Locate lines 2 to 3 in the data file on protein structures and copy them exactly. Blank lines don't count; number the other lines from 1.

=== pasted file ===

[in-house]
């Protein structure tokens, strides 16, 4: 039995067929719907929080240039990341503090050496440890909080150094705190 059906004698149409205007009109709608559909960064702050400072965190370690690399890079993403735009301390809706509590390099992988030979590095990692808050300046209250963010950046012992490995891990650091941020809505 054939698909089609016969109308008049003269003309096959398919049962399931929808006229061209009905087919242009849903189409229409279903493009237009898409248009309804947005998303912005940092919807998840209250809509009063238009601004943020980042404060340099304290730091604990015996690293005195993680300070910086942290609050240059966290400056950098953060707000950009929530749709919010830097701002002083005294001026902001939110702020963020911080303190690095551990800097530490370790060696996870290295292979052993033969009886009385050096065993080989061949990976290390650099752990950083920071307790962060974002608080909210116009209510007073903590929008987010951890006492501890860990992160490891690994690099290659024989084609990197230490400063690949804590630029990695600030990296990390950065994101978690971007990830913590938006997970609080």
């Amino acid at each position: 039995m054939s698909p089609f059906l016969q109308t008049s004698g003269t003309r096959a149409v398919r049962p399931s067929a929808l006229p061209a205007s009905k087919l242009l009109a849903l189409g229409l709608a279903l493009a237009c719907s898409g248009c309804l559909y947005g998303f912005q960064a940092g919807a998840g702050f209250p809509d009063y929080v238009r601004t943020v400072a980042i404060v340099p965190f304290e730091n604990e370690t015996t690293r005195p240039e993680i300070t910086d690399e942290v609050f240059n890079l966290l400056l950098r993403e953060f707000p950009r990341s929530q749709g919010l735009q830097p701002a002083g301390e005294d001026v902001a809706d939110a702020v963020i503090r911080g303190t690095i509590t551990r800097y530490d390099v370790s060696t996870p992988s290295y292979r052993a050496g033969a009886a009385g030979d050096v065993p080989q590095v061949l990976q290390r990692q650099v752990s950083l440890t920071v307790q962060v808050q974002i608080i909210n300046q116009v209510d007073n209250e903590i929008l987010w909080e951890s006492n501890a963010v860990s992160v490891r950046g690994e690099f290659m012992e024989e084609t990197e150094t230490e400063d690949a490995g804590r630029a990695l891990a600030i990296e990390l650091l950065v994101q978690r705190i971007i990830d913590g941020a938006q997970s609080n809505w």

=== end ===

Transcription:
């Protein structure tokens, strides 16, 4: 039995067929719907929080240039990341503090050496440890909080150094705190 059906004698149409205007009109709608559909960064702050400072965190370690690399890079993403735009301390809706509590390099992988030979590095990692808050300046209250963010950046012992490995891990650091941020809505 054939698909089609016969109308008049003269003309096959398919049962399931929808006229061209009905087919242009849903189409229409279903493009237009898409248009309804947005998303912005940092919807998840209250809509009063238009601004943020980042404060340099304290730091604990015996690293005195993680300070910086942290609050240059966290400056950098953060707000950009929530749709919010830097701002002083005294001026902001939110702020963020911080303190690095551990800097530490370790060696996870290295292979052993033969009886009385050096065993080989061949990976290390650099752990950083920071307790962060974002608080909210116009209510007073903590929008987010951890006492501890860990992160490891690994690099290659024989084609990197230490400063690949804590630029990695600030990296990390950065994101978690971007990830913590938006997970609080």
């Amino acid at each position: 039995m054939s698909p089609f059906l016969q109308t008049s004698g003269t003309r096959a149409v398919r049962p399931s067929a929808l006229p061209a205007s009905k087919l242009l009109a849903l189409g229409l709608a279903l493009a237009c719907s898409g248009c309804l559909y947005g998303f912005q960064a940092g919807a998840g702050f209250p809509d009063y929080v238009r601004t943020v400072a980042i404060v340099p965190f304290e730091n604990e370690t015996t690293r005195p240039e993680i300070t910086d690399e942290v609050f240059n890079l966290l400056l950098r993403e953060f707000p950009r990341s929530q749709g919010l735009q830097p701002a002083g301390e005294d001026v902001a809706d939110a702020v963020i503090r911080g303190t690095i509590t551990r800097y530490d390099v370790s060696t996870p992988s290295y292979r052993a050496g033969a009886a009385g030979d050096v065993p080989q590095v061949l990976q290390r990692q650099v752990s950083l440890t920071v307790q962060v808050q974002i608080i909210n300046q116009v209510d007073n209250e903590i929008l987010w909080e951890s006492n501890a963010v860990s992160v490891r950046g690994e690099f290659m012992e024989e084609t990197e150094t230490e400063d690949a490995g804590r630029a990695l891990a600030i990296e990390l650091l950065v994101q978690r705190i971007i990830d913590g941020a938006q997970s609080n809505w």